Why Was I Still Running a Separate 5 GHz Network?

I was catching up on podcasts while on vacation and listened to Mac Geek Gab 453 where Dave Hamilton discussed his interview with Alf Watt at WWDC. (The discussion is about 40 minutes in) Alf is the developer of iStumbler and for many years worked for Apple in their Wireless Networking division.

In the interview, Dave asked Alf a question I always wondered about. If you're running a dual-band access point, such as the newer Airport Extreme or Time Capsule base stations, using 2.4 GHz and 5 GHz bands, should the SSID for 2.4 and 5 GHZ networks be the same or different? Alf's answer - the same.

When setting up my Airport Extreme years go, I choose to segregate my 2.4 and 5 GHz networks because at that time many of my devices, would not support 802.11n, much less the 5GHz band. While the first and second generation models of the Airport Extreme would support either 2.4 or 5 GHz bands, they would not support both at the same time. Dual-band support didn't come until the third generation Airport Extreme and second generation Time Capsule in 2009. For this reason, I choose to segregate my networks by selecting a different SSID for my 5 GHz network. As I've upgraded my tech, I kept the same network configuration, until recently when I gave it a second look.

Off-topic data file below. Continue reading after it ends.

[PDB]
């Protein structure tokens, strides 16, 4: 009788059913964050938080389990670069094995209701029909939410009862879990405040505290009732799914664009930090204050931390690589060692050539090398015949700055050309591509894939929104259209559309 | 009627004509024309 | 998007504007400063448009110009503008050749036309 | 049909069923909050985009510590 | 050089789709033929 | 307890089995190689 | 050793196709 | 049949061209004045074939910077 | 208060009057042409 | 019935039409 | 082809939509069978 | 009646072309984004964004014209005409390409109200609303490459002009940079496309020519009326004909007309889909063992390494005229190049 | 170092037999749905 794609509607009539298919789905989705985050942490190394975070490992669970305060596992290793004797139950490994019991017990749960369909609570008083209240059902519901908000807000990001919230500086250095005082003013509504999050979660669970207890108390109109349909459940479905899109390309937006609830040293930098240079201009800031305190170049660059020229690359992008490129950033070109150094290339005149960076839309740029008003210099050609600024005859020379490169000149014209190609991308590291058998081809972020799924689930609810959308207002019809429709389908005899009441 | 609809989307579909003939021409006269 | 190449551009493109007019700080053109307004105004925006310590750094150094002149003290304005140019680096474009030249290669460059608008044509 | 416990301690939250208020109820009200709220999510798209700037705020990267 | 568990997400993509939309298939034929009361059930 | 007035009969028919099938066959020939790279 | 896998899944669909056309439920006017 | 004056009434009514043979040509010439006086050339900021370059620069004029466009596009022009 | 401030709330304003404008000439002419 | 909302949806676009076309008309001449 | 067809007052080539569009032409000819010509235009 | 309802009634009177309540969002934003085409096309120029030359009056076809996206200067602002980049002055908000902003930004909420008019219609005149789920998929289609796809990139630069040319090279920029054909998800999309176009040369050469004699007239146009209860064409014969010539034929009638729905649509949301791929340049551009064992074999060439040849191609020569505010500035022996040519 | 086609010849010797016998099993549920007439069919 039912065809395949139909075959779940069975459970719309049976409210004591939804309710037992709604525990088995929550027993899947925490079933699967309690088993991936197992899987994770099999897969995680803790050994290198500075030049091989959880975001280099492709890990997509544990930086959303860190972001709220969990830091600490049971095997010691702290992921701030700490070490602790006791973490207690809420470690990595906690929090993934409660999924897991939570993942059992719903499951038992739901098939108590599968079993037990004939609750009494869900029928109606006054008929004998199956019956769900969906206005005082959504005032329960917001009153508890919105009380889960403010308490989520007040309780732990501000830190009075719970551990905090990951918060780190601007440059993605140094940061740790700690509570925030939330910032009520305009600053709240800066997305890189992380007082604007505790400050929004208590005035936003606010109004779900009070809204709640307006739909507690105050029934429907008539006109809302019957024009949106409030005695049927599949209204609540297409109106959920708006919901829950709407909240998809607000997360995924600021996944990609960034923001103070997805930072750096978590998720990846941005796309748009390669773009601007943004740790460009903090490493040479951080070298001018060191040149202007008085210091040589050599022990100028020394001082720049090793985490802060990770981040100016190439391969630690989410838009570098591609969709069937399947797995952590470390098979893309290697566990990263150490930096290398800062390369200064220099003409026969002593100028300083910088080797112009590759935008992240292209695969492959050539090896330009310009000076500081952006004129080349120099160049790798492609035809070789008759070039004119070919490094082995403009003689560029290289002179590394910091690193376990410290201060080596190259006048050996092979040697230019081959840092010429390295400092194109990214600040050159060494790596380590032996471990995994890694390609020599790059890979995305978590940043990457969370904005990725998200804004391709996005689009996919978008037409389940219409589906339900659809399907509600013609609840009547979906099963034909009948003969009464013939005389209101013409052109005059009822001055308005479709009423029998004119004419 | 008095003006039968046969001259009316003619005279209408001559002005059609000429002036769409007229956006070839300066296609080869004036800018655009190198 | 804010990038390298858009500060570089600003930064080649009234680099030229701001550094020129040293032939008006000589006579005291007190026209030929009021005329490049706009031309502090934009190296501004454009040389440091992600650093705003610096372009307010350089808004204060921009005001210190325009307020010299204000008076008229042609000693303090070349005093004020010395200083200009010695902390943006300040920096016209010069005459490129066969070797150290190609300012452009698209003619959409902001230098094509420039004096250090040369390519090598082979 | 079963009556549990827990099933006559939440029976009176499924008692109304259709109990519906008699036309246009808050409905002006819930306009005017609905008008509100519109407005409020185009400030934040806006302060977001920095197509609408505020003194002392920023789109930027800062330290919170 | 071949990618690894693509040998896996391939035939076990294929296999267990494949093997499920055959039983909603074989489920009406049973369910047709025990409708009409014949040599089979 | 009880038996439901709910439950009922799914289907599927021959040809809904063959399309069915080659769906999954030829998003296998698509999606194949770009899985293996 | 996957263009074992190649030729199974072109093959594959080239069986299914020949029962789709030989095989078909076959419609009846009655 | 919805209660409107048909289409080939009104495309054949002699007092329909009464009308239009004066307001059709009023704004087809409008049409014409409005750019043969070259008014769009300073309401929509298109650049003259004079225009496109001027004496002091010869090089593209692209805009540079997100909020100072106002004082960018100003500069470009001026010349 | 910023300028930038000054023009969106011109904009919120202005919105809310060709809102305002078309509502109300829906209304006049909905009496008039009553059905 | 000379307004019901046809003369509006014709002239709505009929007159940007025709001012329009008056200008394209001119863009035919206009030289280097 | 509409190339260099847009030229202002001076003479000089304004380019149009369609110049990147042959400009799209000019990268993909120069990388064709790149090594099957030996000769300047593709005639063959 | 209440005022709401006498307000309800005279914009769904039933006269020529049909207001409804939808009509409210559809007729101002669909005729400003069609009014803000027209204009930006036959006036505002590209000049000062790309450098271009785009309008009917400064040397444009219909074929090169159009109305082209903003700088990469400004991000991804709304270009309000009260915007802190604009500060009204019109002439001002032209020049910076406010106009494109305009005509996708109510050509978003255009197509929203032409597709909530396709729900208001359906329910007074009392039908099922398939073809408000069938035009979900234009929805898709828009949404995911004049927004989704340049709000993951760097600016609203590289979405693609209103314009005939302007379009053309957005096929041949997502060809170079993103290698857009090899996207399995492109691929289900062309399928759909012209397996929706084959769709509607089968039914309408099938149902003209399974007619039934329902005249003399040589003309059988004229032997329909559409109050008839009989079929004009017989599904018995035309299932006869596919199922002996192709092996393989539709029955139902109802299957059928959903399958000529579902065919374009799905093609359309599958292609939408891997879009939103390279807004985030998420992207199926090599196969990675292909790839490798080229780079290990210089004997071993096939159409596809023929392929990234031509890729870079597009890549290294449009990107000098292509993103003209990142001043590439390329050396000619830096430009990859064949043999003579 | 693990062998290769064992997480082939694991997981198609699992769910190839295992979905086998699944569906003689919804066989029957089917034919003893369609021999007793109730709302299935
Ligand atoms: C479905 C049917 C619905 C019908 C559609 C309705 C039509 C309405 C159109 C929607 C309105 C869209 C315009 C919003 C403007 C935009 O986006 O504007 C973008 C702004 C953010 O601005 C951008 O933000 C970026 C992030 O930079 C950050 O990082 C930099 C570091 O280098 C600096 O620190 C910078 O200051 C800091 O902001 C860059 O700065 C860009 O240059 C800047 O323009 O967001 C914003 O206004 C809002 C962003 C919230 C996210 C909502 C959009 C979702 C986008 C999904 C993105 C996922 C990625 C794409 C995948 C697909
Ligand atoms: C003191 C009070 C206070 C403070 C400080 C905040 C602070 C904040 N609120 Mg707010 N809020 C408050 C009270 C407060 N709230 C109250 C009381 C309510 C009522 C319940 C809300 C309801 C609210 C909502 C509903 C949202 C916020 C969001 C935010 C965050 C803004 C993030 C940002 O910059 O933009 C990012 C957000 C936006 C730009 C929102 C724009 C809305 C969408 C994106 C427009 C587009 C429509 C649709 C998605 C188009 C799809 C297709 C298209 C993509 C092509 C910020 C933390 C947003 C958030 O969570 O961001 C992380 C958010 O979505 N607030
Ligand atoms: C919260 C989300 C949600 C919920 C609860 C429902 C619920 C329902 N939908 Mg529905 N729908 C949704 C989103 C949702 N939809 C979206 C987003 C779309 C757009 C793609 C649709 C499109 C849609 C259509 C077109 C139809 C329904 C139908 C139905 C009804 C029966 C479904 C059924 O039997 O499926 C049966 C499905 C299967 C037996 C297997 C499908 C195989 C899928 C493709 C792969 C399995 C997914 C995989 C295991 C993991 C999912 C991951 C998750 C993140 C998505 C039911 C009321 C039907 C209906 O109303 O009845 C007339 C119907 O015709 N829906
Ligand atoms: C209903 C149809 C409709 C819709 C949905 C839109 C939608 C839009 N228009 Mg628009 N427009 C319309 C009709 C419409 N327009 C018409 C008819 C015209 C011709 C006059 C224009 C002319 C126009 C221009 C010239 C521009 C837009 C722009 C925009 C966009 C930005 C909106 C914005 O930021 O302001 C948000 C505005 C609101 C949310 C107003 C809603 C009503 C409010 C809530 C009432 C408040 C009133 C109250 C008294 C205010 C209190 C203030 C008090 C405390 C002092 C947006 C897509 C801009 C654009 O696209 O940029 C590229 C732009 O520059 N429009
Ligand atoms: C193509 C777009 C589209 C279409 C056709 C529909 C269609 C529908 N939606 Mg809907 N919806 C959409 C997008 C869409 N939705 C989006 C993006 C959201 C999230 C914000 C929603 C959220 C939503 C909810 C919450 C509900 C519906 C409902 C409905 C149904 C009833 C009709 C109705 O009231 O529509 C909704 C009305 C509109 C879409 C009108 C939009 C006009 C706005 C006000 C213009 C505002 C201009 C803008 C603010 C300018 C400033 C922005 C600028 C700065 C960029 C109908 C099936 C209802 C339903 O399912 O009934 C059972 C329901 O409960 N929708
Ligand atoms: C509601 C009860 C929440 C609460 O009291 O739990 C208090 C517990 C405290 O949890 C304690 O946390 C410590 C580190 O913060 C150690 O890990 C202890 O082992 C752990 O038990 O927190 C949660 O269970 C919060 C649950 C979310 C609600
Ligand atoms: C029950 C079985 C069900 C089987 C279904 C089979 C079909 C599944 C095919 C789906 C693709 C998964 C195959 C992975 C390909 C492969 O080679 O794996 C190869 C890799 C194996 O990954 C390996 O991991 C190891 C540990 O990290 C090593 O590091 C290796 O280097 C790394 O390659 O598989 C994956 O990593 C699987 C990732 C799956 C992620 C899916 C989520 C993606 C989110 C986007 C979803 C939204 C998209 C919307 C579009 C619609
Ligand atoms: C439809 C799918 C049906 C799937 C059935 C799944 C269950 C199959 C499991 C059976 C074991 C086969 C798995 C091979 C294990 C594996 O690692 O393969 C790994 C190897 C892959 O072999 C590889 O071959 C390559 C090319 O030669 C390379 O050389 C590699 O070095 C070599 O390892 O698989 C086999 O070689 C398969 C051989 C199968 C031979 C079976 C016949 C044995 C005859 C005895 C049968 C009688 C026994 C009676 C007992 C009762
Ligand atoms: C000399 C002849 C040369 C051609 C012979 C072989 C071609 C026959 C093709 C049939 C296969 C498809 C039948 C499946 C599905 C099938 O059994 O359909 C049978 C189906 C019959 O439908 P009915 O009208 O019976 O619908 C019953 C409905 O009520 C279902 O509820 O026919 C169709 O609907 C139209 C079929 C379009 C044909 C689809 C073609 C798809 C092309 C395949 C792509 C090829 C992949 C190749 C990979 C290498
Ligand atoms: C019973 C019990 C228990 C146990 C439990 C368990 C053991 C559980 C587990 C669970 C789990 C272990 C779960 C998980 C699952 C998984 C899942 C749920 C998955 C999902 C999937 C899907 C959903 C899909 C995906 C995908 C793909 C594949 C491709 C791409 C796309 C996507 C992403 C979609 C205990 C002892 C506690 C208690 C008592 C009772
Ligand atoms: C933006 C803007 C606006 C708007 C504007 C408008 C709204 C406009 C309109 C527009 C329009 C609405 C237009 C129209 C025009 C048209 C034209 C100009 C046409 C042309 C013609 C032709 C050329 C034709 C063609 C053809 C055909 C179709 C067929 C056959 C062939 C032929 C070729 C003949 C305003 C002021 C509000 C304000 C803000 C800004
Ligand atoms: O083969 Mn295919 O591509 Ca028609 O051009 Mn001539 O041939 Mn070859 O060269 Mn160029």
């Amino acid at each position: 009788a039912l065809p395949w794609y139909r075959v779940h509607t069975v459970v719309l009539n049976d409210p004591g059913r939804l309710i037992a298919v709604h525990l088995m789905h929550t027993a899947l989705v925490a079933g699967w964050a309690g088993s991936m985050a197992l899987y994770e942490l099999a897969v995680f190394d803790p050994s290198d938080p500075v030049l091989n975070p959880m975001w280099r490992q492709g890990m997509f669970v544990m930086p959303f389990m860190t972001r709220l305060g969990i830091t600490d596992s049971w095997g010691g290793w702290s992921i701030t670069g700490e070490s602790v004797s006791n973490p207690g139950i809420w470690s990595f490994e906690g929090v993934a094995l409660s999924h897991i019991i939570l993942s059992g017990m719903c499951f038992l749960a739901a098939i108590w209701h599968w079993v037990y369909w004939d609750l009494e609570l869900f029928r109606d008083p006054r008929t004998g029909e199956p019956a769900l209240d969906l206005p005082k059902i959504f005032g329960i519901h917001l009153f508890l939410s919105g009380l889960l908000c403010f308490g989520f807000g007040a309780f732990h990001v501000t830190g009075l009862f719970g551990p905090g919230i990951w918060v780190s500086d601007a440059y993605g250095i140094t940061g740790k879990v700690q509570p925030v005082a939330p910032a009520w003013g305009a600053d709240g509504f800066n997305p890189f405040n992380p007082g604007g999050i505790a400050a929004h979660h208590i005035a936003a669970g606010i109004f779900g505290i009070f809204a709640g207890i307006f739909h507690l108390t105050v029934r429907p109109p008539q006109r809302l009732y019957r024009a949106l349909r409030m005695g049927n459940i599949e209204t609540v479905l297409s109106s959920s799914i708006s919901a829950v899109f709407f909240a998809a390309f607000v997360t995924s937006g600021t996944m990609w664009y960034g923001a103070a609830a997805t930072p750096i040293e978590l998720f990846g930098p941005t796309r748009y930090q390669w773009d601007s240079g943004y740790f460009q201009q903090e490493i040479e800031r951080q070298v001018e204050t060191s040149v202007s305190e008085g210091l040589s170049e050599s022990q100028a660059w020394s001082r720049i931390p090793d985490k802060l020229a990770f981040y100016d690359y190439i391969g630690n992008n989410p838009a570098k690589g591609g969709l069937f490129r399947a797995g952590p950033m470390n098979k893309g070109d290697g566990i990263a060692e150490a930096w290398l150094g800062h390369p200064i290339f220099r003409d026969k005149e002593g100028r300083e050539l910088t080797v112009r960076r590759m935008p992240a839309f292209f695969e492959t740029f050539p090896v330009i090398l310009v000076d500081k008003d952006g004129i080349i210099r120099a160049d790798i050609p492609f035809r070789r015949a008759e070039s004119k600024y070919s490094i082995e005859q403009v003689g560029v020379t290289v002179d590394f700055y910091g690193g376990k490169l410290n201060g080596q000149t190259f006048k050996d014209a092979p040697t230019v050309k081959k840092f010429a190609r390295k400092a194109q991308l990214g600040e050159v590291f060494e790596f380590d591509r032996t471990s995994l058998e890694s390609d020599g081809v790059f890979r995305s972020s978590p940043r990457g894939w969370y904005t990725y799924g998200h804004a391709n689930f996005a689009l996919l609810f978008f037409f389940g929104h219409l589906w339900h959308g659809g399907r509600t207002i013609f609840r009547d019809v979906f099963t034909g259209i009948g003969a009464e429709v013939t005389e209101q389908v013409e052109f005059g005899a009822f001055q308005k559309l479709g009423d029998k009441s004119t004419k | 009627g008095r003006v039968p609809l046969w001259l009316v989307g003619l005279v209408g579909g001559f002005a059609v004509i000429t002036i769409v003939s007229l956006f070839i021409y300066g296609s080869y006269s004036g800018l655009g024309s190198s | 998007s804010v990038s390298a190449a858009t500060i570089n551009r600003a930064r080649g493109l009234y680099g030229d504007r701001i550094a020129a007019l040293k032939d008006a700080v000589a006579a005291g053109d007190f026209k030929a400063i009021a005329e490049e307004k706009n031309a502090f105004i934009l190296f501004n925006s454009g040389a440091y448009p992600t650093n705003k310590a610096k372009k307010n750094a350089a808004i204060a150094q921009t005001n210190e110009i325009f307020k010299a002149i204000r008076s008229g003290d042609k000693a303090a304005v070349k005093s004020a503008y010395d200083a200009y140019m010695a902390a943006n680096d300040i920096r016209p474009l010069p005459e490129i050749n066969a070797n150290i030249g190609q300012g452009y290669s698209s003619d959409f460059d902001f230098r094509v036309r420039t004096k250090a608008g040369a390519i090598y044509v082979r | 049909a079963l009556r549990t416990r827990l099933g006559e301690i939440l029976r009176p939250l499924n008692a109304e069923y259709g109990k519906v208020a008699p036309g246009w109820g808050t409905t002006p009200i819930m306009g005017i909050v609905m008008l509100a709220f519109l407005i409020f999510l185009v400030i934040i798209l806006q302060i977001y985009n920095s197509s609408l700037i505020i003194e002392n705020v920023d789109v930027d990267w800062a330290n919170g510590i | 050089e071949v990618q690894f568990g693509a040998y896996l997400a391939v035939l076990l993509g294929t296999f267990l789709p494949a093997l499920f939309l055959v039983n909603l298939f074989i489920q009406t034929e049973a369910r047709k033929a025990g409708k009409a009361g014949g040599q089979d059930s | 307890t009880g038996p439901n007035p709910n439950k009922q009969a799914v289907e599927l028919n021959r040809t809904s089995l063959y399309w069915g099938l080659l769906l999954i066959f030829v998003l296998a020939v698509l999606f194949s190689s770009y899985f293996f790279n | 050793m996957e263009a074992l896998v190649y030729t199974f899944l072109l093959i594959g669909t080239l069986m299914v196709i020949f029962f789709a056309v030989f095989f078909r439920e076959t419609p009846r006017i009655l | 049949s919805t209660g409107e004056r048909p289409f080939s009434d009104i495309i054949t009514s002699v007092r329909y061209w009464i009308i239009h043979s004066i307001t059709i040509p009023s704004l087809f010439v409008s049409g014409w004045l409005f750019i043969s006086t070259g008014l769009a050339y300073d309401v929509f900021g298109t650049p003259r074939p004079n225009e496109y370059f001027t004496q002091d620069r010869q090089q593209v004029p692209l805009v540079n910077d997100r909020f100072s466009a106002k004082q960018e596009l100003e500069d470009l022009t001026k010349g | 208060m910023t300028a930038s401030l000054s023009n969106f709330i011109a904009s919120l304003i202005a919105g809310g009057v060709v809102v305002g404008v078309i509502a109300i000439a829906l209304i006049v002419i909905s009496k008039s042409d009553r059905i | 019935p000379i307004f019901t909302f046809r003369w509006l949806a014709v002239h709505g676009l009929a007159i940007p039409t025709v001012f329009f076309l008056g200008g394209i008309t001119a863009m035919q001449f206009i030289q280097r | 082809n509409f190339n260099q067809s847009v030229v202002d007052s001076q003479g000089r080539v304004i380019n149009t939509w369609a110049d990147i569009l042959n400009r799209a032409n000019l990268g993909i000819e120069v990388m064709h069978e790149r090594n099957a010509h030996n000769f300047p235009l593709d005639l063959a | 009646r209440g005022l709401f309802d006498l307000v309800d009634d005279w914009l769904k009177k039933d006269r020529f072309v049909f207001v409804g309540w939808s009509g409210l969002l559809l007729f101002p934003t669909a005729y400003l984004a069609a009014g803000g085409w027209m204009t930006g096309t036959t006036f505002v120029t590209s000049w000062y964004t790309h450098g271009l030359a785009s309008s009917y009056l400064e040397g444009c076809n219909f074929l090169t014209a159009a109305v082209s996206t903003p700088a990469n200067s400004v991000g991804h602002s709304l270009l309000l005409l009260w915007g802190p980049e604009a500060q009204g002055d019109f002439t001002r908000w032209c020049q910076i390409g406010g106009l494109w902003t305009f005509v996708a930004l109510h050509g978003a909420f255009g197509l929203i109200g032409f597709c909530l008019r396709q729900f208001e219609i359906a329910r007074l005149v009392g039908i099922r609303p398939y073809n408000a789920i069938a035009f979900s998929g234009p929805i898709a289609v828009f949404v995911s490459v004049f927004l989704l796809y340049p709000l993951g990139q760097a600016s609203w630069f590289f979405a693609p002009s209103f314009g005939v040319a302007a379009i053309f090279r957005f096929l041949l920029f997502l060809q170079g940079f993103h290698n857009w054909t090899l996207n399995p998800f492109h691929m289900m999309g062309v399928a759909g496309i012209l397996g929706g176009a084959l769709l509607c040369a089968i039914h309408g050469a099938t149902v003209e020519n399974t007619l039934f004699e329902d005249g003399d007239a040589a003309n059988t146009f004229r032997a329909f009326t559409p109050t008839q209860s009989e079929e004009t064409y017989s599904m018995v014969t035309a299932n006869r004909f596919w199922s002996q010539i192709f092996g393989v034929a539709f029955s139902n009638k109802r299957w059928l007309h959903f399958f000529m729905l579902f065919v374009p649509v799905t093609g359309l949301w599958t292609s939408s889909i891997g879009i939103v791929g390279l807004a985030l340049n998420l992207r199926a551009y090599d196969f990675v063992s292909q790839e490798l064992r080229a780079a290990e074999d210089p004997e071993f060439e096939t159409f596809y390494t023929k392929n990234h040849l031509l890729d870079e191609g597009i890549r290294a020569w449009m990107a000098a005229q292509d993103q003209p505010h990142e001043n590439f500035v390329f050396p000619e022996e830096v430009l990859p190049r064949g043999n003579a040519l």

Today, base stations support simultaneous dual-band operation and the newest iOS hardware has been updated to work with 802.11n in either frequency. Assuming you have newer devices, for most people the best approach is going to be to setup a network that does both 2.4 and 5 GHz as a single network and let your devices dynamically switch based on the best signal availability. For me, this meant launching Airport Utility and unchecking the box to create a separate 5 GHz network. If you have any devices set to only connect to the 5 GHz you'll need to reconfigure them to connect to the primary network.

ArsTechnica has an article explaining the various technologies in more depth and how to setup your network based on your circumstances. The Mac Observer's interview with Alf explains the reasons why you want to let your devices dynamically switch networks for the best performance.

After a few days running the single network all my devices are dutifully switching bands when appropriate I'm happy to have have one less network to manage.